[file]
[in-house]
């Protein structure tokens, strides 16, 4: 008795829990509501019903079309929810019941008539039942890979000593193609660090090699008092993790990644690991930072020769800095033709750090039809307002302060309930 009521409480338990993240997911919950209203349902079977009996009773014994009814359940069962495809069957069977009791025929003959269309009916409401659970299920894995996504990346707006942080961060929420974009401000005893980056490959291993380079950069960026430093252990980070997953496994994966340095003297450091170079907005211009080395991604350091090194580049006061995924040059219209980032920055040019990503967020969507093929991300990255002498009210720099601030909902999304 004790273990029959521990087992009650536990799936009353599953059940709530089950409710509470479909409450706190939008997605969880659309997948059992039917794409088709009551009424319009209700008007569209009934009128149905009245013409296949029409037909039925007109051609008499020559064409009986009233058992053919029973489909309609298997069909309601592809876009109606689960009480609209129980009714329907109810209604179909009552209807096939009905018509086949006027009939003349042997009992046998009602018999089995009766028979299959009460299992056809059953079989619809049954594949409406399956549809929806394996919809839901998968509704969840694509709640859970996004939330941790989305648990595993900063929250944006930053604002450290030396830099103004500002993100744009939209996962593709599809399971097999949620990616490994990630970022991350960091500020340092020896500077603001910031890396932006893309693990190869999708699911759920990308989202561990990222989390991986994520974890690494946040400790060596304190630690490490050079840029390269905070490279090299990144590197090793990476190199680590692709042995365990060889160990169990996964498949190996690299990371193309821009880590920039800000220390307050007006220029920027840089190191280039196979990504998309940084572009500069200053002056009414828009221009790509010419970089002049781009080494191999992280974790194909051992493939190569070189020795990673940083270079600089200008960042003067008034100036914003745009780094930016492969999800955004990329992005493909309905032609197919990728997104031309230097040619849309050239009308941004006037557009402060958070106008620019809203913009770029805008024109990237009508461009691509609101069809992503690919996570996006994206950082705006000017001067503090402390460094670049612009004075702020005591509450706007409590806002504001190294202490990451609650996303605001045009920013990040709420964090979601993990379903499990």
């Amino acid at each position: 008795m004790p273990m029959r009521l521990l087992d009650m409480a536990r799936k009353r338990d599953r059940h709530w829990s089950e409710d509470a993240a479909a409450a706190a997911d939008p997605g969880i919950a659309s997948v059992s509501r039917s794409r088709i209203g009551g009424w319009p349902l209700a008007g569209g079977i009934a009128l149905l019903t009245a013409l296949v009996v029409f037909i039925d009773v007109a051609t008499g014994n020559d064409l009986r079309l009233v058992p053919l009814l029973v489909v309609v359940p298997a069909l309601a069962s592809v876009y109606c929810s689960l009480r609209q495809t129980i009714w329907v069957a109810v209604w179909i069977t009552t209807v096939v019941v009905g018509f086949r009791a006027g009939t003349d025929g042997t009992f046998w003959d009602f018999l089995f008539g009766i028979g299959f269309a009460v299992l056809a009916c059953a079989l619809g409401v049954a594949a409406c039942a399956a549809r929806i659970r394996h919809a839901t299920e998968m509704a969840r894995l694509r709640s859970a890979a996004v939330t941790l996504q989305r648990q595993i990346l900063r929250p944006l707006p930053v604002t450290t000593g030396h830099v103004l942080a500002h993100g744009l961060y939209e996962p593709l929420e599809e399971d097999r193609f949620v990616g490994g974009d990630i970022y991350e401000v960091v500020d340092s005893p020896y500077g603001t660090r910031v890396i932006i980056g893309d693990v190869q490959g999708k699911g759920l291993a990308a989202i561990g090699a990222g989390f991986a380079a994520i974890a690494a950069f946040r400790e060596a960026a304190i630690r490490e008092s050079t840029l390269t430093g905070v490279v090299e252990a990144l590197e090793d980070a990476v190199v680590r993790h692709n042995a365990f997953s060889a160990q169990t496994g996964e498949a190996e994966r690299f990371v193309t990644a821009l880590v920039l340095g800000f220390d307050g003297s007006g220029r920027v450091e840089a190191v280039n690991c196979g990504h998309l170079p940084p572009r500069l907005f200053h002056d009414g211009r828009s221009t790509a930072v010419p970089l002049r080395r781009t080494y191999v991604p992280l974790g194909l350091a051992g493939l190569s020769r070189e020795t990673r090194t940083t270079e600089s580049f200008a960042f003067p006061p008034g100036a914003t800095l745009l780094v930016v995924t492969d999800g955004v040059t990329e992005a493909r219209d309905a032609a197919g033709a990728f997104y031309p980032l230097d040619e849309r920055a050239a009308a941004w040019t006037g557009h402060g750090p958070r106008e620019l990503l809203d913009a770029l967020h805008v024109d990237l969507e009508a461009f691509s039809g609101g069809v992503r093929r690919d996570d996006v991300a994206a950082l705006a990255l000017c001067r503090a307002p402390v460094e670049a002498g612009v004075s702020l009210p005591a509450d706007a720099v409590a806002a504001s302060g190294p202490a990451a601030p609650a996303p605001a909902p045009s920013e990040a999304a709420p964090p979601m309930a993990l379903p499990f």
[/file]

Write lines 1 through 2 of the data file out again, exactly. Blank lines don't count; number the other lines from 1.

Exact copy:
[in-house]
């Protein structure tokens, strides 16, 4: 008795829990509501019903079309929810019941008539039942890979000593193609660090090699008092993790990644690991930072020769800095033709750090039809307002302060309930 009521409480338990993240997911919950209203349902079977009996009773014994009814359940069962495809069957069977009791025929003959269309009916409401659970299920894995996504990346707006942080961060929420974009401000005893980056490959291993380079950069960026430093252990980070997953496994994966340095003297450091170079907005211009080395991604350091090194580049006061995924040059219209980032920055040019990503967020969507093929991300990255002498009210720099601030909902999304 004790273990029959521990087992009650536990799936009353599953059940709530089950409710509470479909409450706190939008997605969880659309997948059992039917794409088709009551009424319009209700008007569209009934009128149905009245013409296949029409037909039925007109051609008499020559064409009986009233058992053919029973489909309609298997069909309601592809876009109606689960009480609209129980009714329907109810209604179909009552209807096939009905018509086949006027009939003349042997009992046998009602018999089995009766028979299959009460299992056809059953079989619809049954594949409406399956549809929806394996919809839901998968509704969840694509709640859970996004939330941790989305648990595993900063929250944006930053604002450290030396830099103004500002993100744009939209996962593709599809399971097999949620990616490994990630970022991350960091500020340092020896500077603001910031890396932006893309693990190869999708699911759920990308989202561990990222989390991986994520974890690494946040400790060596304190630690490490050079840029390269905070490279090299990144590197090793990476190199680590692709042995365990060889160990169990996964498949190996690299990371193309821009880590920039800000220390307050007006220029920027840089190191280039196979990504998309940084572009500069200053002056009414828009221009790509010419970089002049781009080494191999992280974790194909051992493939190569070189020795990673940083270079600089200008960042003067008034100036914003745009780094930016492969999800955004990329992005493909309905032609197919990728997104031309230097040619849309050239009308941004006037557009402060958070106008620019809203913009770029805008024109990237009508461009691509609101069809992503690919996570996006994206950082705006000017001067503090402390460094670049612009004075702020005591509450706007409590806002504001190294202490990451609650996303605001045009920013990040709420964090979601993990379903499990």